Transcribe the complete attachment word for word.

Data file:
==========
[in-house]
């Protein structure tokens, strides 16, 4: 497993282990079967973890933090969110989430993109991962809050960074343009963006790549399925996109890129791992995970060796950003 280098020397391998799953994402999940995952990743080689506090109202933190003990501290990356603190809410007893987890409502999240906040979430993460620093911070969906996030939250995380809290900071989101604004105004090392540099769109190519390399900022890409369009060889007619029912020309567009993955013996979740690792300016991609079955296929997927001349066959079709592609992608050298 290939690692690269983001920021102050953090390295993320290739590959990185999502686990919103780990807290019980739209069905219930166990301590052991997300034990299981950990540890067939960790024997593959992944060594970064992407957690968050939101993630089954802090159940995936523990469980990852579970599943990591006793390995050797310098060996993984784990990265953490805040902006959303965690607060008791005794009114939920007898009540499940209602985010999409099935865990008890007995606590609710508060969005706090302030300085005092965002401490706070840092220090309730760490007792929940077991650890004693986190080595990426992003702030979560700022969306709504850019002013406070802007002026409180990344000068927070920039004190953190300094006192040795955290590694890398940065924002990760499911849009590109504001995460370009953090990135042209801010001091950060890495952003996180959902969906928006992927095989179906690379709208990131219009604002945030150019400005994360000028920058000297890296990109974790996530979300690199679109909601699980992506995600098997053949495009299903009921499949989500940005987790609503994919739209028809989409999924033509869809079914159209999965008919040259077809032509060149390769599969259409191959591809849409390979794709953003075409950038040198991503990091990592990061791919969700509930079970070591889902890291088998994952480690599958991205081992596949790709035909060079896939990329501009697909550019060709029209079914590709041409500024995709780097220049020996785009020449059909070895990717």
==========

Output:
[in-house]
């Protein structure tokens, strides 16, 4: 497993282990079967973890933090969110989430993109991962809050960074343009963006790549399925996109890129791992995970060796950003 280098020397391998799953994402999940995952990743080689506090109202933190003990501290990356603190809410007893987890409502999240906040979430993460620093911070969906996030939250995380809290900071989101604004105004090392540099769109190519390399900022890409369009060889007619029912020309567009993955013996979740690792300016991609079955296929997927001349066959079709592609992608050298 290939690692690269983001920021102050953090390295993320290739590959990185999502686990919103780990807290019980739209069905219930166990301590052991997300034990299981950990540890067939960790024997593959992944060594970064992407957690968050939101993630089954802090159940995936523990469980990852579970599943990591006793390995050797310098060996993984784990990265953490805040902006959303965690607060008791005794009114939920007898009540499940209602985010999409099935865990008890007995606590609710508060969005706090302030300085005092965002401490706070840092220090309730760490007792929940077991650890004693986190080595990426992003702030979560700022969306709504850019002013406070802007002026409180990344000068927070920039004190953190300094006192040795955290590694890398940065924002990760499911849009590109504001995460370009953090990135042209801010001091950060890495952003996180959902969906928006992927095989179906690379709208990131219009604002945030150019400005994360000028920058000297890296990109974790996530979300690199679109909601699980992506995600098997053949495009299903009921499949989500940005987790609503994919739209028809989409999924033509869809079914159209999965008919040259077809032509060149390769599969259409191959591809849409390979794709953003075409950038040198991503990091990592990061791919969700509930079970070591889902890291088998994952480690599958991205081992596949790709035909060079896939990329501009697909550019060709029209079914590709041409500024995709780097220049020996785009020449059909070895990717």